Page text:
In 2018, the Maryland Parole Commission held more than 7,000 parole hearings. Most of the people up for parole have no support to prepare for their hearings because there is no public funding for such support and most inmates can’t afford an attorney. Elizabeth Finne wants to change that with the Parole Preparation Project.
Finne is working to develop infrastructure that provides support to everyone up for parole. While this would not guarantee that any given individual will get parole—there are too many variables for that—it would ensure that people are given an opportunity to make their best case. Moreover, Finne believes that strong preparation for parole can help keep people from being reincarcerated after they are released.
“Preparing for parole is preparing for the future,” Finne explains. One of the ways to prepare for a parole hearing is by putting together a parole packet, which sets out the ways a person is a good candidate. It includes a plan for employment, housing, and reentry—essentially a strong foundation for life on the outside.
Finne started out as a lawyer in the U.K. before moving to the U.S. in 2008 with her husband, who is in the U.S. Navy. While getting her master’s degree in law and government at American University, she took a class called Women, Crime, and the Law. The class brought her to the Maryland Correctional Institution for Women (MCIW) as a volunteer helping prisoners write college philosophy papers. Later, Finne served as the administrator of the prison college degree program (which is now the Goucher Prison Education Partnership) and later as a member of the board of the organization supporting the college program.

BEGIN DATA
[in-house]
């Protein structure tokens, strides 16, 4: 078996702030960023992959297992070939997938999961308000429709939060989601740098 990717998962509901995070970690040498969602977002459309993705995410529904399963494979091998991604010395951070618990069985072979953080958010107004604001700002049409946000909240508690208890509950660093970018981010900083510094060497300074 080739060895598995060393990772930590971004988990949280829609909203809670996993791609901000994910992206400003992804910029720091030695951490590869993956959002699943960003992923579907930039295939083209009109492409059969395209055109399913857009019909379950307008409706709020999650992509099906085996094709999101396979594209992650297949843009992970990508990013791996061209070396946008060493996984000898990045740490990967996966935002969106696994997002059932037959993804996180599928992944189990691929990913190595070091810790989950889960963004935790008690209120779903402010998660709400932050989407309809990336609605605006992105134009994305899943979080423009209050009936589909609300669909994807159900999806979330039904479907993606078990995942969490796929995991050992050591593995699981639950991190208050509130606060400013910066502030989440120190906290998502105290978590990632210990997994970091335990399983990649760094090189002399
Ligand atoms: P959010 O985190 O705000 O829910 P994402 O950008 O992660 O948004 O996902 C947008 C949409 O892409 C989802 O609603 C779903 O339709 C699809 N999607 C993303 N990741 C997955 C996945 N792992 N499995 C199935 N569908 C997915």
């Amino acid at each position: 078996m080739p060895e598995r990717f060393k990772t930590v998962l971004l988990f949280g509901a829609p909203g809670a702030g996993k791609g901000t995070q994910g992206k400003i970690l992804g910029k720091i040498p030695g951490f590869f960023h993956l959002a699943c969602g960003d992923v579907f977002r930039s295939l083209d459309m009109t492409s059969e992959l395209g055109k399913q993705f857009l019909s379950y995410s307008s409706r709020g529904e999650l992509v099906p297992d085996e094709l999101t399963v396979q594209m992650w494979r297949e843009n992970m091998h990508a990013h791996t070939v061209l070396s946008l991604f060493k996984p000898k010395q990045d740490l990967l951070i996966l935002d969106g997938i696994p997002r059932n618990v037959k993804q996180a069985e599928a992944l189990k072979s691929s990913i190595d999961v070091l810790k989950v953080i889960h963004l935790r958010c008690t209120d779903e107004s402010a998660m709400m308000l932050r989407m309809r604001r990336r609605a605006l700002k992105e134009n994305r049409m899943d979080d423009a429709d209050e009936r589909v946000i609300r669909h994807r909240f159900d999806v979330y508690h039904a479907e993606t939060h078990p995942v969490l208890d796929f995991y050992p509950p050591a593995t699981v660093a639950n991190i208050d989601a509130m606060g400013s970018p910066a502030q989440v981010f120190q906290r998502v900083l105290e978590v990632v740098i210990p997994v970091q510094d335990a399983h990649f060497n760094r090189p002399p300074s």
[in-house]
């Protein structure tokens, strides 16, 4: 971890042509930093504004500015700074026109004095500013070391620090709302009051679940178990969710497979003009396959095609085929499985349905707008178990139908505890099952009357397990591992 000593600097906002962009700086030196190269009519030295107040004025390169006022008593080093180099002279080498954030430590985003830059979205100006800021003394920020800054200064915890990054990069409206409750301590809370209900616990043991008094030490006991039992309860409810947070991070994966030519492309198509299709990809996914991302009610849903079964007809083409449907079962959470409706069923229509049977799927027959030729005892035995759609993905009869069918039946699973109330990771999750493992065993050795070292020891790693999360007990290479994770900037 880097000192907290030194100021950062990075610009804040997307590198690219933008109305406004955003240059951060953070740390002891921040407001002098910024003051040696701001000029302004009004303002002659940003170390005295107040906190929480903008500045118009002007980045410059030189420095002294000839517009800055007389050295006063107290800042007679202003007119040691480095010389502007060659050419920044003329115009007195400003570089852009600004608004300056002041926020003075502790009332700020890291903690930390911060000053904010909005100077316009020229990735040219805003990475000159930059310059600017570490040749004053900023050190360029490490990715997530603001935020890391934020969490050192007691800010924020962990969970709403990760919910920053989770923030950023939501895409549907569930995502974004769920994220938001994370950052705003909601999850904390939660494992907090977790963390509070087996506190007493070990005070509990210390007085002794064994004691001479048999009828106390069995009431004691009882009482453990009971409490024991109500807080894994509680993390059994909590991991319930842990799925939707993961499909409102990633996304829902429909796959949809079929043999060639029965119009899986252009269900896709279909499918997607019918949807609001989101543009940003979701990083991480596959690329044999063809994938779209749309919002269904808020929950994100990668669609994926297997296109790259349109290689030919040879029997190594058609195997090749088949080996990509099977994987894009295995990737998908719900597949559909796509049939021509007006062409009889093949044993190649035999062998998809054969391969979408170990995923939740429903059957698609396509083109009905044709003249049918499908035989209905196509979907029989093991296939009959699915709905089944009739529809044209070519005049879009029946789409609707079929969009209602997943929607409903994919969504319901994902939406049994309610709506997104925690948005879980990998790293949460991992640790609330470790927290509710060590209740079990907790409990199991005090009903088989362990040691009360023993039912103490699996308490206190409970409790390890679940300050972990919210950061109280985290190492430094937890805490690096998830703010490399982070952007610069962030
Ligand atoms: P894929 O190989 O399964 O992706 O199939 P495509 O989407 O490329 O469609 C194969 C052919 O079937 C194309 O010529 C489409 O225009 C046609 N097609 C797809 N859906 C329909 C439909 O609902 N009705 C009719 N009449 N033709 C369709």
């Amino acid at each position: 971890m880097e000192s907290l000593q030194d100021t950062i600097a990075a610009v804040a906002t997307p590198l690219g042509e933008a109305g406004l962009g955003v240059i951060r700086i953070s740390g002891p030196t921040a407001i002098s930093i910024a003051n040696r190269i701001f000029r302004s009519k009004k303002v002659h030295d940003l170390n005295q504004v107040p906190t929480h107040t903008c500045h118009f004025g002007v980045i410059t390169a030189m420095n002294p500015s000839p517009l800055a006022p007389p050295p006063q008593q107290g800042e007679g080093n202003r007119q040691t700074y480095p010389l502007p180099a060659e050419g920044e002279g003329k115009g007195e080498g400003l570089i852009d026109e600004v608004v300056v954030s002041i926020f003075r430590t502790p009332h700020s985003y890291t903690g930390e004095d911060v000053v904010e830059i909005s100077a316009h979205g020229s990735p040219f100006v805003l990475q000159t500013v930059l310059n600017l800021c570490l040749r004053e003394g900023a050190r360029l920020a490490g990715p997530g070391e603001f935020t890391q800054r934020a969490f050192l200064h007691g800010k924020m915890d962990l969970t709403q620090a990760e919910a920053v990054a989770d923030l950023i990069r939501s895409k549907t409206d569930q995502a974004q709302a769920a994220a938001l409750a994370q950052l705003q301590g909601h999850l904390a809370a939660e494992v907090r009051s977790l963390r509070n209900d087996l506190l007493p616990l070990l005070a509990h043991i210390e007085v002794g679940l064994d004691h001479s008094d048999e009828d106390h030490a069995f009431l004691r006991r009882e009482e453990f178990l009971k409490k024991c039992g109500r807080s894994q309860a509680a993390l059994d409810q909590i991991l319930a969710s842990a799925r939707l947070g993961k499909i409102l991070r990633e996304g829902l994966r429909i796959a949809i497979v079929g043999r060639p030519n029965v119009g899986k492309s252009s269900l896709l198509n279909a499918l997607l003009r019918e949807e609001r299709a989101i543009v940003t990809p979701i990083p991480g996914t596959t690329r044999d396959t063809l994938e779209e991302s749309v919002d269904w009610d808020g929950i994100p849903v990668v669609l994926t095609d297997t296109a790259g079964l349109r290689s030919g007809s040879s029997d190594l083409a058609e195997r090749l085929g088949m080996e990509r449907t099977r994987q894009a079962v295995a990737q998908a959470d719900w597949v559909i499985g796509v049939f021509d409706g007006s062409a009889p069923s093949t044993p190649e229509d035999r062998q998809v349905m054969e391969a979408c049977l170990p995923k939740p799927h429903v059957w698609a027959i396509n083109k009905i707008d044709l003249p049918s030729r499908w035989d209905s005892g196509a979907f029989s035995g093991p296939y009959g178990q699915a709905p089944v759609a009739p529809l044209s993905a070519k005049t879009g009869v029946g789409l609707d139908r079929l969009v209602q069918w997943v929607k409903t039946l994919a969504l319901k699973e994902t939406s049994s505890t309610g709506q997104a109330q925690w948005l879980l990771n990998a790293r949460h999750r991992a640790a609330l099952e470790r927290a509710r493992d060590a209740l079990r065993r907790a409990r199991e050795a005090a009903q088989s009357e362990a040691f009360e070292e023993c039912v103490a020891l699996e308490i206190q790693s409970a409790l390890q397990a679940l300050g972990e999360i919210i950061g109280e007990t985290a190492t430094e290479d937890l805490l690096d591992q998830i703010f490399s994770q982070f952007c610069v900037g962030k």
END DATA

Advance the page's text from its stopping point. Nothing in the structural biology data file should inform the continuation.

While serving on the board, Finne met Mary Joel Davis, who would become a mentor and inspiration for her. Davis, who has worked in re-entry for more than four decades founded Second Chance for Women in 2019 to assist women at MCIW prepare their parole cases. Finne left Maryland in 2012 because of her husband’s Navy service, but she stayed in touch with Davis. When she moved back to Maryland in 2019, Finne began working with Davis, meeting with women in prison to provide guidance on their parole cases. “But the demand outstripped the supply,” says Finne. They began thinking about how to provide more support to more people.
Then COVID-19 hit. Unable to meet with incarcerated women in person, Finne and Davis began corresponding with their clients by mail. While there were some logistical challenges around how long it took for letters to reach clients and vice versa, exchanging letters worked well overall. Finne began thinking about how to use that model to scale the work of Second Chance.
With the OSI Community Fellowship, Finne plans to develop a model with the potential for every inmate in Maryland to have some level of access to support and guidance in preparation for parole hearings. She seeks to develop a network of volunteers trained to help inmates prepare their parole packets, be able to advocate directly to the parole commission on behalf of inmates, and meet with family members of inmates and connect them to the parole commission.
As a resource for incarcerated people and those providing support to them, including family members, friends, and volunteers, Finne has written a soon-to-be-published guide entitled “Preparing for Parole in Maryland.” The book provides detailed guidance on how to prepare for parole hearings as well as a history of incarceration and parole. It will be distributed to prison libraries across Maryland and sold on Amazon.
Finne plans to turn the Parole Preparation Project into a 501(c)3 and ask criminologists to study the pilot group. She wants to demonstrate that helping people prepare for parole hearings can give them a better chance at getting parole and make them less likely to return to prison once they are released.
“I’m not of the view that the criminal justice system is beyond redemption,” Finne says. “There is so much energy now for reform. Offering people the opportunity to volunteer would be a very practical way to harness some of that energy.”